The two newest members of the Baseball Hall of Fame, Ken Griffey Jr. and Mike Piazza, were inducted on Sunday afternoon.
Griffey, an outfielder who started and ended his career with the Mariners, and Piazza, a Mets catcher, both spoke during a ceremony at the hall of fame in Cooperstown, New York. Griffey, a 13-time All Star and 10-time Gold Glove Award winner, told the crowd he is "damn proud to be a Seattle Mariner," and there are "two misconceptions about me — I didn't work hard and everything I did I made look easy. Just because I made it look easy doesn't mean that it was. You don't become a Hall of Famer by not working, but working day in and day out." He thanked his parents, especially his mother, who is "the only woman I know that lives in one house and runs five others."
Piazza, a 12-time All-Star and recipient of 10 Silver Slugger Awards, also shared his gratitude for his mother and father, and remarked on the home run he hit in the first sporting event played in New York City after the Sept. 11, 2001, attacks. "To witness the darkest evil of the human heart…will be forever burned in my soul," he said. "But from tragedy and sorrow came bravery, love, compassion, character, and eventual healing." Griffey was the first pick of the 1987 amateur draft and the highest draft pick ever inducted into the Hall of Fame, while Piazza, the 62nd-round pick in 1988, is the lowest. Catherine Garcia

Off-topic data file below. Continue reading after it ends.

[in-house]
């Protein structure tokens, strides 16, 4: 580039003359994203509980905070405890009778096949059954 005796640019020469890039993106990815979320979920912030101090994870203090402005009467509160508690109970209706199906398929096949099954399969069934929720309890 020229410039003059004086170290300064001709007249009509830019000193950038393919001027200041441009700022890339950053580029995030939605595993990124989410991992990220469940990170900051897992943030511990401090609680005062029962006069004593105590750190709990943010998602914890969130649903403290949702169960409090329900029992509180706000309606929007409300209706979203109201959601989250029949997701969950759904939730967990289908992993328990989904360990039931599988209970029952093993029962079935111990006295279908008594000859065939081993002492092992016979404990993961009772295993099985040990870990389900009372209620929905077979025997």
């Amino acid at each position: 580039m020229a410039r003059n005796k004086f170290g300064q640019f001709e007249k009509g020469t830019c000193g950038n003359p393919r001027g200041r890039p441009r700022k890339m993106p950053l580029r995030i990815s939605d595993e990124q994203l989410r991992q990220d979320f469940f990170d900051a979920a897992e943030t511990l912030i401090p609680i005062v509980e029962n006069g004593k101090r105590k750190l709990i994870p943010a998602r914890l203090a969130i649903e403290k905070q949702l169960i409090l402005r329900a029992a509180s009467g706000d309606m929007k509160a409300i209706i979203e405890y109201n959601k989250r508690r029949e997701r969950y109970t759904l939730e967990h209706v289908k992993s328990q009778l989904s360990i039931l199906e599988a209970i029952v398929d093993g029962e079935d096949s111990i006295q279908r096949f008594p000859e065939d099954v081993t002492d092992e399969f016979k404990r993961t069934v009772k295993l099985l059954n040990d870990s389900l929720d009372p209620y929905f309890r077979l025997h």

On Monday, Verizon will announce it has agreed to buy Yahoo for about $5 billion, sources with knowledge of the deal have told Bloomberg.
The deal includes Yahoo real estate assets, but the company will keep its stakes in Alibaba Group Holding Ltd. and Yahoo Japan Corp., with a combined market value of close to $40 billion, the sources told Bloomberg. If the deal goes through, it will double the size of Verizon's digital advertising, and will likely end the tenure of Yahoo CEO Marissa Mayer. "The deal speaks to a clear strategy shift at Verizon," analyst Craig Moffett told Bloomberg Sunday. "They are trying to monetize wireless in an entirely new way. Instead of charging customers for traffic, they are returning to charging advertisers for eyeballs." A spokesman for Verizon and spokeswoman for Yahoo declined to comment on the report. Catherine Garcia
President Obama's older half-brother, Malik Obama, is on the Trump Train.